http://mail.google.com/

Second, you should use different robots.txt to control the search engine bots’ behavior when they’re crawling content on your sub-domain. This robots.txt is NOT the same as the root domain’s robots.txt.

For example:

http://thisisyoursubdomain.example.org/robots.txt – This is the robots.txt you use to control crawling and indexing behavior of bots in the “thisisyoursubdomain” subdomain.

http://www.example.org/robots.txt  – This is the robots.txt you use to control bots crawling behavior in your root domain URL structure.

If you have a domain with lots of sub-domains under it, you can upload an individual robots.txt to further optimize the bots’ behavior and to prevent duplicate content.

Not only can you use robots.txt, but you can also use different templates, .htaccess directives and other features that are completely different from those on your root domain URLs.

Third, do not excessively use sub-domains as part of your website structure. Doing this can dilute the importance and authority of your root canonical domain structure in Google.

Instead of using sub-domains, you can implement sub-directories or folder directories when presenting a wide variety of content within your root domain. This is a more SEO-friendly approach, because the more internal pages you have in your root domain, the greater will be the benefits in terms of internal link strength and long tail traffic.

So how should you as a developer approach this? First, you should create a new folder in your hosting root directory and put all of your sub-domain content into it. And then, using DNS configuration of your domain control panel, point a sub domain URL into that folder. (e.g thisisyoursubdomain.yourdomainname.com)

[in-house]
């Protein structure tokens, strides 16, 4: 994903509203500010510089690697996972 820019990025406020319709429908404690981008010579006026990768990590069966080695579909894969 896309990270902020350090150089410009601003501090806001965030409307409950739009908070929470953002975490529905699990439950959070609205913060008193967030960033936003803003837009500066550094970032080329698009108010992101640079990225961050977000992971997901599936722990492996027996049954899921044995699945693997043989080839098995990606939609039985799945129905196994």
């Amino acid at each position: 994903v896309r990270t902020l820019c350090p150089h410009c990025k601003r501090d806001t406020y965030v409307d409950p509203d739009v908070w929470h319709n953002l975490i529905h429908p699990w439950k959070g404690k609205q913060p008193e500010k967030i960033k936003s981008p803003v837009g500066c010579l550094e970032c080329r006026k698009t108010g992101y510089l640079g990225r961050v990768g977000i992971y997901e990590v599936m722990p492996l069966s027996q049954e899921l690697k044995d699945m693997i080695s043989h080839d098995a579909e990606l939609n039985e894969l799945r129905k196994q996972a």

For example, in GoDaddy hosting: http://help.godaddy.com/article/4652

Second, you must prevent the mistake of having your sub-domain accessible by search engine bots in two ways, as shown by the following sample URLs:

http://thisisyoursubdomain.yourdomainname.com/
http://www.yourdomainname.com/thisisyoursubdomain/

Web developers are often unaware of this. To correct this problem, you can either 301 redirect http://www.yourdomainname.com/thisisyoursubdomain/ to http://thisisyoursubdomain.yourdomainname.com/, including the files and folders under it, or use the link rel canonical tag.

For simple websites, sometimes a subdomain is inappropriate, because you do not need to drastically separate content within your root domain. In this case, something as simple as implementing a subdirectory or folder is enough.

But again, even something as easy as setting up a sub-directory can lead to some SEO-related issues. Below you’ll find the recommendations for setting up sub-directories that can provide the best SEO results.

First, shorten and simplify the URL as much as possible. For example, in WordPress, it is much better to use shorter URLs, like this: http://www.rootdomainname.com/thisisyourposturl/ , rather than a longer one, such as http://www.rootdomainname.com/2010/02/01/thisisyourposturl/. The same concept applies to folder naming in a website.